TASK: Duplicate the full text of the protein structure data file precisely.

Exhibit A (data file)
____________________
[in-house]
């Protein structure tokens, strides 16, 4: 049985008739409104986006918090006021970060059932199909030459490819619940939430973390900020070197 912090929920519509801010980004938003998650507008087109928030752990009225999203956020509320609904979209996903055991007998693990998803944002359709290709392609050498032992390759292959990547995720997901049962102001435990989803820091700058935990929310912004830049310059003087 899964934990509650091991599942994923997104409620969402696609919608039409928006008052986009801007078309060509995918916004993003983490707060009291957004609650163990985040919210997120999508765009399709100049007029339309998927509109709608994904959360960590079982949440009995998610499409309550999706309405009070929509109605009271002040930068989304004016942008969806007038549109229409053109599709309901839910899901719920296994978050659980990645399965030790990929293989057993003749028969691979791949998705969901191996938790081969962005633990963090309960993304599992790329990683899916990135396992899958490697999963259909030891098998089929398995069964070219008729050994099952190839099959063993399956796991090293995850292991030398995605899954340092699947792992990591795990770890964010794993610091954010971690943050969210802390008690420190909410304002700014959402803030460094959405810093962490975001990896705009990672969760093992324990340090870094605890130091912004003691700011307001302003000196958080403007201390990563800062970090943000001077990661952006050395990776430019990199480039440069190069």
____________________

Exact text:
[in-house]
């Protein structure tokens, strides 16, 4: 049985008739409104986006918090006021970060059932199909030459490819619940939430973390900020070197 912090929920519509801010980004938003998650507008087109928030752990009225999203956020509320609904979209996903055991007998693990998803944002359709290709392609050498032992390759292959990547995720997901049962102001435990989803820091700058935990929310912004830049310059003087 899964934990509650091991599942994923997104409620969402696609919608039409928006008052986009801007078309060509995918916004993003983490707060009291957004609650163990985040919210997120999508765009399709100049007029339309998927509109709608994904959360960590079982949440009995998610499409309550999706309405009070929509109605009271002040930068989304004016942008969806007038549109229409053109599709309901839910899901719920296994978050659980990645399965030790990929293989057993003749028969691979791949998705969901191996938790081969962005633990963090309960993304599992790329990683899916990135396992899958490697999963259909030891098998089929398995069964070219008729050994099952190839099959063993399956796991090293995850292991030398995605899954340092699947792992990591795990770890964010794993610091954010971690943050969210802390008690420190909410304002700014959402803030460094959405810093962490975001990896705009990672969760093992324990340090870094605890130091912004003691700011307001302003000196958080403007201390990563800062970090943000001077990661952006050395990776430019990199480039440069190069």